The owner of Naves Aviation finished clearing his offices at Fulton County Airport last week following the county’s decision to not renew the fixed base operator’s contract.
At a Dec. 3 meeting, the Fulton County Airport Authority (FCAA) Board notified Richard Naves he had 30 days to vacate the airport offices and living quarters. Naves’ three-year contract expired last August, and was denied renewal in November following board discussions with Fulton County commissioners.
Acting Airport Authority Board president Harold Stickley said the board and the company parted amicably after it was determined the two sides had separate visions for the airport. He said the board members also agreed they wanted better service for airport clientele than they thought Naves provided.
“Rich and (his wife) Rachel wanted to go one way, and the airport board and county commissioners wanted to go another way, so we parted ways,” Stickley said.
County Commissioner Jeff Rupp said Naves Aviation did not provide several services required under the contract. He said the business did not take care of or maintain lawn mowing equipment; did not complete simple maintenance on county buildings; caused issues regarding airport cleanliness and presentation; did not staff offices on numerous occasions; and did not return numerous telephone calls, leaving people without information and causing those interested in flying to seek services elsewhere.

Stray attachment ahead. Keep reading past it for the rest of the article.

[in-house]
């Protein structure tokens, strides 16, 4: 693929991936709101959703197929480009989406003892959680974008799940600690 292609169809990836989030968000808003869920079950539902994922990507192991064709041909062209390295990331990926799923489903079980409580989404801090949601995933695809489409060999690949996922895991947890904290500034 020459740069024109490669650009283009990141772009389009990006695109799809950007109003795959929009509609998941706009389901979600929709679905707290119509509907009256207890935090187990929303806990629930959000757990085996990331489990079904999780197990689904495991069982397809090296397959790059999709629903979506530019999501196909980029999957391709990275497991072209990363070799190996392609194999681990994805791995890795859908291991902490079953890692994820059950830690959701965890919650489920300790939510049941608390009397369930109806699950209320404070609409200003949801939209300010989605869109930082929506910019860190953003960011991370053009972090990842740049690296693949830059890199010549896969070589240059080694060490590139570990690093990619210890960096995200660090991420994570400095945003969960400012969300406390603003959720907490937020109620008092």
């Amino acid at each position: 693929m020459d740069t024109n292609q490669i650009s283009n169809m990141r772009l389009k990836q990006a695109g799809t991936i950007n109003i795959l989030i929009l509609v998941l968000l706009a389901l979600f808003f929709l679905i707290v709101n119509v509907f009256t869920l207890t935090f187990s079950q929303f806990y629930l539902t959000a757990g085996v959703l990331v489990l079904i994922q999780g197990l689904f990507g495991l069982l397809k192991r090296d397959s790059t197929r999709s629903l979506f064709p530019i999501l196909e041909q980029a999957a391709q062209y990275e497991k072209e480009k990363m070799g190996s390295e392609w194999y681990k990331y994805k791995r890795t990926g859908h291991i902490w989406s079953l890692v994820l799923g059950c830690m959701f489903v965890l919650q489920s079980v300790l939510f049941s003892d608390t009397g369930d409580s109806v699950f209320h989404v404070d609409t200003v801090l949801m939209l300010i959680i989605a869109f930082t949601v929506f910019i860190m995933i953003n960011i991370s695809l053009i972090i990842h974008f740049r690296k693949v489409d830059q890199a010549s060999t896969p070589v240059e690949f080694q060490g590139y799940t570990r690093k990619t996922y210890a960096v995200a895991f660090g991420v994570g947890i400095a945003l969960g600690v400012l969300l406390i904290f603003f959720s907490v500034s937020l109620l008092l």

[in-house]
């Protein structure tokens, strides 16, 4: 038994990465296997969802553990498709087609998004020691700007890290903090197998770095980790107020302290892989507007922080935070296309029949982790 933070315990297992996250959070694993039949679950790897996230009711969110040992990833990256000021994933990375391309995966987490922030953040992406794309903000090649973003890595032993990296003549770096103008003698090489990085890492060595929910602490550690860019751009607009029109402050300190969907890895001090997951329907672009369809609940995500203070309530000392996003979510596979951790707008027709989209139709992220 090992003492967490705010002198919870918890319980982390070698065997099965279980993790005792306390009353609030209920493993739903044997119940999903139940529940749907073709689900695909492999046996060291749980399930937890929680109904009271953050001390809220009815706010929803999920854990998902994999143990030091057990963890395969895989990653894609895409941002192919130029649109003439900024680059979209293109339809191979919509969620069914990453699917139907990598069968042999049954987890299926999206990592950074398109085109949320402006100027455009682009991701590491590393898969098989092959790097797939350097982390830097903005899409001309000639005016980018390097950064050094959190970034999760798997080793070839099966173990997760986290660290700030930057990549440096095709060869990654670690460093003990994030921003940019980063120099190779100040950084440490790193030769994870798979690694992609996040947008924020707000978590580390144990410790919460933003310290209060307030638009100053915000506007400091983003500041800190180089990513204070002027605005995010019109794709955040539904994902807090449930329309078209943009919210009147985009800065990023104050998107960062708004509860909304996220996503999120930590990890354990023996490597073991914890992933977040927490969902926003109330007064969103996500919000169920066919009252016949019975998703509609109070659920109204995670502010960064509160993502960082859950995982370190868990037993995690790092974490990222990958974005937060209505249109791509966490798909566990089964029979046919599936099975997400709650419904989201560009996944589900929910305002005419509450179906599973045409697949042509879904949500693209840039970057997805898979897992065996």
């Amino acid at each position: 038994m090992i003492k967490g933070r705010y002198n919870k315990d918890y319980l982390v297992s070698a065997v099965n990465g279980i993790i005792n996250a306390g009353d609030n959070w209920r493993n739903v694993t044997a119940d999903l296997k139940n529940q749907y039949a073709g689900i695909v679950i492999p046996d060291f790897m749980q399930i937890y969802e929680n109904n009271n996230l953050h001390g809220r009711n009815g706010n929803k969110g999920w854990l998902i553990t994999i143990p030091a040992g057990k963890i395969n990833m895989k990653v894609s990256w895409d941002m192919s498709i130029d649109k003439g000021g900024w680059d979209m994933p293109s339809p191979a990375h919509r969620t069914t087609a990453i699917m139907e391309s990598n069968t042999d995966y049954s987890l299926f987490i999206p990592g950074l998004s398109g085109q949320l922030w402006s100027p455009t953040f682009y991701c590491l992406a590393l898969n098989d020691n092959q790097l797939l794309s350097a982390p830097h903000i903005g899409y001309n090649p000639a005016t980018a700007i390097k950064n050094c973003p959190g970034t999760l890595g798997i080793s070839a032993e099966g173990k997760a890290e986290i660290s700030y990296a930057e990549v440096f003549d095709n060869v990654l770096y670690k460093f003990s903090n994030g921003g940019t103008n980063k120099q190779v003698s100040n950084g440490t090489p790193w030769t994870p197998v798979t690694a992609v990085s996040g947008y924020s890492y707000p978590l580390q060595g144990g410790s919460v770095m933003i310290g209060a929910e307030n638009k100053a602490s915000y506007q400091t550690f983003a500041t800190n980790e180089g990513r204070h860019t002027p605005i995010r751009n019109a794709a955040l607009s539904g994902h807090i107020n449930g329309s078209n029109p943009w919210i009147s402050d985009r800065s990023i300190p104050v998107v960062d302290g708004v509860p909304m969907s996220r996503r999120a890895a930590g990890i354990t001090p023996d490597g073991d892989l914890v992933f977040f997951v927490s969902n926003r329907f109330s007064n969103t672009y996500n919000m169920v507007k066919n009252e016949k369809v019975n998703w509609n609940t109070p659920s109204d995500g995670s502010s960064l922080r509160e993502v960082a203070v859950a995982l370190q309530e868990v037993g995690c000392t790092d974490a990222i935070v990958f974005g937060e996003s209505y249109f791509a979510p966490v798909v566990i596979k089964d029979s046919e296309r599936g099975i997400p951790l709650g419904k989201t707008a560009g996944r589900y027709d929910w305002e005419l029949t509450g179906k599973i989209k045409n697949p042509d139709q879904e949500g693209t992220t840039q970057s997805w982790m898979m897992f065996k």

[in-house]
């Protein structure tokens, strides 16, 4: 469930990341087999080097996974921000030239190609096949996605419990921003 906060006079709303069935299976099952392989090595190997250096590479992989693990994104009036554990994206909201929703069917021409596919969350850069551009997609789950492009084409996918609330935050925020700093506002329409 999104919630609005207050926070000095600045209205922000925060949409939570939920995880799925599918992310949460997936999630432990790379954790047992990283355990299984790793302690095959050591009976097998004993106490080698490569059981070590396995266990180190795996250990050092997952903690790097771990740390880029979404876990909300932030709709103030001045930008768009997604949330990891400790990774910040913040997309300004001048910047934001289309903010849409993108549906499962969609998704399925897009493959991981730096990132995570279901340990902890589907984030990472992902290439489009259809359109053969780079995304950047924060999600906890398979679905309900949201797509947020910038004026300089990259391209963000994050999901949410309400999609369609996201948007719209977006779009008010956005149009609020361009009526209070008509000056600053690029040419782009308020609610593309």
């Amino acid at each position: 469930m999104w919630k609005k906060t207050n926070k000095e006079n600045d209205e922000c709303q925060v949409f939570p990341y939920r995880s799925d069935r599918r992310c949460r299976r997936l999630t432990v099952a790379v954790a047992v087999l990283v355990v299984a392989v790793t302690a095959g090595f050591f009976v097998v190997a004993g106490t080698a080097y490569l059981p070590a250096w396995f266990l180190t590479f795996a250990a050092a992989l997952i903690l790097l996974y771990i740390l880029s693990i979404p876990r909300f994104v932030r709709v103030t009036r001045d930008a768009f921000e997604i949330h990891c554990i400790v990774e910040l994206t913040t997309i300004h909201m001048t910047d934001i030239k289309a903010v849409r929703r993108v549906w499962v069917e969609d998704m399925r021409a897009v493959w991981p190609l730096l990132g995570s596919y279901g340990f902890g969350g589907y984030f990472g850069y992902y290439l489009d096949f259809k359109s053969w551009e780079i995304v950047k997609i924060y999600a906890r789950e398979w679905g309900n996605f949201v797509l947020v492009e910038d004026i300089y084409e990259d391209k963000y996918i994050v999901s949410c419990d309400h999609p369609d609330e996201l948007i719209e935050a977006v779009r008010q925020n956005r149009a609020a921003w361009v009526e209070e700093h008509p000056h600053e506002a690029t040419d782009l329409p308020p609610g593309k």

“When the contract between the FCAA and Naves Aviation expired last summer, discussions between the FCAA and board of commissioners started as to how the situation could be changed,” Rupp said. “Based on those discussions, the FCAA decided at the beginning of December not to renew their contract with Naves Aviation.”
The business ceased operation at the airport Dec 28.
Airport board member Michael Bryan declined to comment.
Naves said the abrupt 30-day notice was jolting, and he wasn’t told why his business was sent packing. He said the decision was all the more unexpected after Rupp assured him about a year ago there was no reason not to renew the contract.
“We were shocked to get 30 days notice, kind of thrown back,” Naves said. “We were kind of surprised at the abruptness.”
Between the contract’s expiration in August and the airport board’s meeting in December, the contract was never addressed, Naves said.
He said the board agreed to give him 60 additional days to vacate his airport residence after he told them he had sold his home in Whitehouse to move there.
He said a clause in the contract gave both him and the airport board the right to give six months notice if either were unhappy with the relationship. He said the airport board never used the option, and that Rupp had told him Naves Aviation was performing well.
The airport’s fix based operator manages and maintains the facility and claims the rights to all concessions, such as fuel sales, aircraft maintenance, and flight training. During his time at the airport, Naves oversaw an improvement in fuel maintenance and the repair of aging runway lights, and suggested the upgrade the airport board made to the business lobby.
Naves Aviation also co-hosted an annual flyover event for county residents with the Fulton Soil and Water Conservation District, and last summer hosted a benefit for Brady Chapa, a local youth fighting cancer.